Fixed point theorems concern maps f of a set X into itself that, under certain conditions, admit a fixed point, that is, a point x ∈ X such that f(x) = x. The knowledge of the existence of fixed points has relevant applications in many branches of analysis and topology. contraction must map a point to itself, that is it must have a fixed point, and even more, it is unique. Theorem 2 (Banach's Fixed Point Theorem) Let X be a. There is a nice general book by the MAA that is cheap called Fixed Point Theorems (I think). In my field they are used to prove existence and uniqueness of.
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Proof of Brouwer's fixed point theorem for a disk using the No Retraction Theorem.
Fixed Point Theorem -- from Wolfram MathWorld
Assume there is no fixed point theorem point and use the intersection of the line from x to f x with the boundary circle to map x into the boundary as shown below. Let point A be an arbitrary point in the disk.
Point B represents the point A is mapped to. A line is drawn from A to B and continued fixed point theorem it intersects the boundary of the disk at point C. Now the mapping under consideration is the mapping of A to C.
This would be a continuous mapping of the interior onto the boundary. The existence of such a mapping is a contradiction of the No Retraction Theorem so the process must break down somewhere.
Therefore, since the assumption of no fixed point theorem point leads to a contradiction of the No Retraction Theorem there must be at least one fixed point. A topological space that is such that any continuous mapping of it into itself must have a fixed point is said to have the fixed point property.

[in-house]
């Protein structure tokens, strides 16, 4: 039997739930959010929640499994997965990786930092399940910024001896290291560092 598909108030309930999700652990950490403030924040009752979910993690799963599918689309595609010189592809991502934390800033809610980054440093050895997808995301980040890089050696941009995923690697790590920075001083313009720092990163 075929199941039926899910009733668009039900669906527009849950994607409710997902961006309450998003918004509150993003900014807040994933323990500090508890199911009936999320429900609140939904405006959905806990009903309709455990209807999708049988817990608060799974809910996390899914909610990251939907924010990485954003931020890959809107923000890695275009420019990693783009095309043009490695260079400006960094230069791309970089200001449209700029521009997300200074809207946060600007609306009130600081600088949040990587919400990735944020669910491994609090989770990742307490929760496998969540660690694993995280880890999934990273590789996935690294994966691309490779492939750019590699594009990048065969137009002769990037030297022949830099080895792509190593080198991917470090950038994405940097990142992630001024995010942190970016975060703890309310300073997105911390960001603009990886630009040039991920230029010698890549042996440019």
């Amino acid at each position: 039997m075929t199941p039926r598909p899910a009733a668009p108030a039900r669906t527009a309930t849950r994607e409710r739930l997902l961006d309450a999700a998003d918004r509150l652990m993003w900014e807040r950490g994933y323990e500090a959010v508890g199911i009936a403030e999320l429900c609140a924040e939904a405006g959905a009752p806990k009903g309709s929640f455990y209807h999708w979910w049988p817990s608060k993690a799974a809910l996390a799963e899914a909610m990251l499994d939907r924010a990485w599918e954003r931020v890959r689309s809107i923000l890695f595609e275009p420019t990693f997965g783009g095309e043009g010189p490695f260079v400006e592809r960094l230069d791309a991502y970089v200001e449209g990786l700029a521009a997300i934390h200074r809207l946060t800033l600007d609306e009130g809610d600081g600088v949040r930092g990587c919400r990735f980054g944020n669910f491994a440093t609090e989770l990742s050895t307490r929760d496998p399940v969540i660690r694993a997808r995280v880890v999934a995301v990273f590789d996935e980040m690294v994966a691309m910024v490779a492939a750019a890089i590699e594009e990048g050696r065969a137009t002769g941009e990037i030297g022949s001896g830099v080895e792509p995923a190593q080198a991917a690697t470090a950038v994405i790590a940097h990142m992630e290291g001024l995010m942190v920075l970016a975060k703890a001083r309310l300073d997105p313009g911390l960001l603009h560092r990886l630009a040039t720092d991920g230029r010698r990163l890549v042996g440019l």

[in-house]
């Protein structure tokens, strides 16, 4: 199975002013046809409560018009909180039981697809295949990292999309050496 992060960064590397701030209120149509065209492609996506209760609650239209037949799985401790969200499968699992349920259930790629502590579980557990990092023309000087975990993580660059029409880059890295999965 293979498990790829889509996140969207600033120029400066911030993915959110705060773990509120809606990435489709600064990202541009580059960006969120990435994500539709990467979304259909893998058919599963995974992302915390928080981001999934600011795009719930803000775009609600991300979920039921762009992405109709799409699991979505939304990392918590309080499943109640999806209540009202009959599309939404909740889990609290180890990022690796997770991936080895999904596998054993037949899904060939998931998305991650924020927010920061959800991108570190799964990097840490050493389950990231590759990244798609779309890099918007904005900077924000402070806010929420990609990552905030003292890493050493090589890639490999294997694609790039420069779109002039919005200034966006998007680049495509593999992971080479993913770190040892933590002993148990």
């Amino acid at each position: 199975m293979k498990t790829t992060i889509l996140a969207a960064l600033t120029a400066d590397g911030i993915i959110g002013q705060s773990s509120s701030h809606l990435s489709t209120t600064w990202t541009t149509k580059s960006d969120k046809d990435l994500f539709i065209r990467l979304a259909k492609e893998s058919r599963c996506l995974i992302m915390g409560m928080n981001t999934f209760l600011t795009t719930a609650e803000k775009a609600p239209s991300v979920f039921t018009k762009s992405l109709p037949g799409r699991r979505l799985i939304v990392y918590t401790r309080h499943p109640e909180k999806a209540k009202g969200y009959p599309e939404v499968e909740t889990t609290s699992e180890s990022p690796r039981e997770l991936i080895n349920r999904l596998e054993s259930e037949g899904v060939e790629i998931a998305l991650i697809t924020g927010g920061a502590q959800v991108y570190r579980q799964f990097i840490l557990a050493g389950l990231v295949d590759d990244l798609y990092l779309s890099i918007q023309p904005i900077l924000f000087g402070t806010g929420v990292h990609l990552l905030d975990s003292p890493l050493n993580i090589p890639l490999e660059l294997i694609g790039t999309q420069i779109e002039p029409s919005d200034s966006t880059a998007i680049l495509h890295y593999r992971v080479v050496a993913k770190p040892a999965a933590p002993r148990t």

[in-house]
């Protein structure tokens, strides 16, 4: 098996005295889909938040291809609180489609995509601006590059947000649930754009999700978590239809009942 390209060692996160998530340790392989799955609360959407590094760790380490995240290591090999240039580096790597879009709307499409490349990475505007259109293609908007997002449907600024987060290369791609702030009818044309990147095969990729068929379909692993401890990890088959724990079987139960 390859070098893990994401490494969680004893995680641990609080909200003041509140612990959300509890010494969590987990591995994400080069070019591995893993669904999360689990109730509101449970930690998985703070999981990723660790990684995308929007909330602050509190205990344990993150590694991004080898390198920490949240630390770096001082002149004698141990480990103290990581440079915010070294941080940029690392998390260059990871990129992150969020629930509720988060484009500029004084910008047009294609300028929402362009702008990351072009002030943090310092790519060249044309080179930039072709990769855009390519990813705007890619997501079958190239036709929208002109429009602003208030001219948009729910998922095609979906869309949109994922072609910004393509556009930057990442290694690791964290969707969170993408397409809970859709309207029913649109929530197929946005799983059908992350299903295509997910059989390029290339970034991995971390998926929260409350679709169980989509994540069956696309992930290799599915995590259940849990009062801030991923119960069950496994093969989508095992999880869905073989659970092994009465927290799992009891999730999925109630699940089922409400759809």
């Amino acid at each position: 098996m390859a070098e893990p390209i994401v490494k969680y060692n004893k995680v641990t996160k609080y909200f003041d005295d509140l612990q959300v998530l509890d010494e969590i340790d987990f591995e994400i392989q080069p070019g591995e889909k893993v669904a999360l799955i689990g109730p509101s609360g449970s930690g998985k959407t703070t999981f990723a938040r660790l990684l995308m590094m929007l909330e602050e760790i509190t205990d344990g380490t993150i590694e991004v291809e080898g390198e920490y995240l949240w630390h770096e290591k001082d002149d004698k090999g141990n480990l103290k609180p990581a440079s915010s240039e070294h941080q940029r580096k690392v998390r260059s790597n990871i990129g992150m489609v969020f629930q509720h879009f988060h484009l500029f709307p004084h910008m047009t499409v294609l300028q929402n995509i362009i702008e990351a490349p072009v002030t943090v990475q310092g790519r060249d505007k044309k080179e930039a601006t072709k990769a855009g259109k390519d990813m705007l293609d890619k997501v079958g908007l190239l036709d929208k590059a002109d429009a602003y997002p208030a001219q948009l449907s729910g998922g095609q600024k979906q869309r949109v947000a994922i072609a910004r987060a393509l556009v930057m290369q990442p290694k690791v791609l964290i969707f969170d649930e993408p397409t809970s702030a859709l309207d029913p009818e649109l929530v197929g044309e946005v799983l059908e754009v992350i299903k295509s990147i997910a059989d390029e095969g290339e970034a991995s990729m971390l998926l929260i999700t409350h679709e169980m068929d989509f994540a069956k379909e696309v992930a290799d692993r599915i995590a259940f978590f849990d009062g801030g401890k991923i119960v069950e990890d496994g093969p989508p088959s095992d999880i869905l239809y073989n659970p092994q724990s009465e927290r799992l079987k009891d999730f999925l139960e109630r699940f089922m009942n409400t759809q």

Not all topological spaces have the fixed point property. The annulus shown below does not have the fixed point property.
Fixed Point Theorem
Fixed point theorem can easily be established by noting that the continuous mapping which rotates the annulus has no fixed point. If there were no hole in the disk then the center of the disk would be the fixed point of any rotation. But the center of the disk is not part of the annulus.
A physical example of a fixed point of a mapping is the center of a whirlpool in a cup of tea when it is stirred. The fact that the center of the whirlpool moves over time is just due to the fact that the mapping fixed point theorem changing over time.
There is a related problem involving the mapping of the points of a sphere into itself. This is a closed surface but not a convex surface. The collage theorem in fractal compression proves that, for many images, there exists a relatively small description of a function that, when iteratively applied to any starting image, rapidly converges on the desired image.
Fixed Point Theorems
A common theme in lambda calculus is to find fixed points of given lambda expressions. Every lambda expression has a fixed point, and a fixed-point combinator is a "function" which takes as input a lambda expression and produces as output a fixed point of that expression.
In denotational semantics of programming languages, a special case of the Knaster—Tarski theorem is used to establish the semantics of recursive fixed point theorem. While the fixed-point theorem is applied to the "same" function from a logical point of viewthe development of the theory is quite fixed point theorem.
The same definition of recursive function can be given, in computability theoryby applying Kleene's recursion theorem.